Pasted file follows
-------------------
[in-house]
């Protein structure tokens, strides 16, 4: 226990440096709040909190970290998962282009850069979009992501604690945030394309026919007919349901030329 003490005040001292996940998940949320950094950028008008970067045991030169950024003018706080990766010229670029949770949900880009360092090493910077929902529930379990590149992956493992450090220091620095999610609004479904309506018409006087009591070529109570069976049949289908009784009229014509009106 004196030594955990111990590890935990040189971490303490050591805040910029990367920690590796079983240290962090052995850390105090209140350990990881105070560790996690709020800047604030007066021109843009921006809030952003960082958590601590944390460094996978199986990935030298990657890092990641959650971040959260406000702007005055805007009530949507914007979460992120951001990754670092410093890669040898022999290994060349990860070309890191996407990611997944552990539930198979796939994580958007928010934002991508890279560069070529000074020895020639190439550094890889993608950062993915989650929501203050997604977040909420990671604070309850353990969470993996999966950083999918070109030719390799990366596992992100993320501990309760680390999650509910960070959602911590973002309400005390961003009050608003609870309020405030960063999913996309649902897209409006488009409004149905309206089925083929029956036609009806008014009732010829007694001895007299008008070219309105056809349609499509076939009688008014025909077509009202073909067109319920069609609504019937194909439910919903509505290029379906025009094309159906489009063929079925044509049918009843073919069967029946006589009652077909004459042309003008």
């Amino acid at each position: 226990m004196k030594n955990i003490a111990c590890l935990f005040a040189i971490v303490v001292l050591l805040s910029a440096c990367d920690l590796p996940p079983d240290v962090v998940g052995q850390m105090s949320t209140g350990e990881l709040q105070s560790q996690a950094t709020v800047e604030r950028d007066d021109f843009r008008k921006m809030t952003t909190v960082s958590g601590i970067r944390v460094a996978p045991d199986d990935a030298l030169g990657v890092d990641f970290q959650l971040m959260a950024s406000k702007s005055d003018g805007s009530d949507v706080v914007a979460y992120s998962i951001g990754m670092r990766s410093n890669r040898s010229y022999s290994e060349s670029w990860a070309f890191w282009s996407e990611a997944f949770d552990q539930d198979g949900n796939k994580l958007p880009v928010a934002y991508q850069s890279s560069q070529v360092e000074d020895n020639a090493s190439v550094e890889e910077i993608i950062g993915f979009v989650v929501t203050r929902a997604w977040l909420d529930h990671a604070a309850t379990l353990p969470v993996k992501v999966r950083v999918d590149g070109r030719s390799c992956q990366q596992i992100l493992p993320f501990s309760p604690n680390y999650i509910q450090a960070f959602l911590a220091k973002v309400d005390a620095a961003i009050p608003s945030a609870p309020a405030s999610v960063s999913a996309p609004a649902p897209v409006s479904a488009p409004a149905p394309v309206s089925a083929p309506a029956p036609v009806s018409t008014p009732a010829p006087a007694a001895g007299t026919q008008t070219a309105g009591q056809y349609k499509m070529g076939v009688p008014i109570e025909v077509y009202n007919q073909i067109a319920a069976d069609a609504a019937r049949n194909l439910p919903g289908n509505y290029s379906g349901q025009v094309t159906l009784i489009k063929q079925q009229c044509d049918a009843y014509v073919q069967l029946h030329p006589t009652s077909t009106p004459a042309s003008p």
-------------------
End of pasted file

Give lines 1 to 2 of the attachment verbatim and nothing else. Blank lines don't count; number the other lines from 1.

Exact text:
[in-house]
């Protein structure tokens, strides 16, 4: 226990440096709040909190970290998962282009850069979009992501604690945030394309026919007919349901030329 003490005040001292996940998940949320950094950028008008970067045991030169950024003018706080990766010229670029949770949900880009360092090493910077929902529930379990590149992956493992450090220091620095999610609004479904309506018409006087009591070529109570069976049949289908009784009229014509009106 004196030594955990111990590890935990040189971490303490050591805040910029990367920690590796079983240290962090052995850390105090209140350990990881105070560790996690709020800047604030007066021109843009921006809030952003960082958590601590944390460094996978199986990935030298990657890092990641959650971040959260406000702007005055805007009530949507914007979460992120951001990754670092410093890669040898022999290994060349990860070309890191996407990611997944552990539930198979796939994580958007928010934002991508890279560069070529000074020895020639190439550094890889993608950062993915989650929501203050997604977040909420990671604070309850353990969470993996999966950083999918070109030719390799990366596992992100993320501990309760680390999650509910960070959602911590973002309400005390961003009050608003609870309020405030960063999913996309649902897209409006488009409004149905309206089925083929029956036609009806008014009732010829007694001895007299008008070219309105056809349609499509076939009688008014025909077509009202073909067109319920069609609504019937194909439910919903509505290029379906025009094309159906489009063929079925044509049918009843073919069967029946006589009652077909004459042309003008």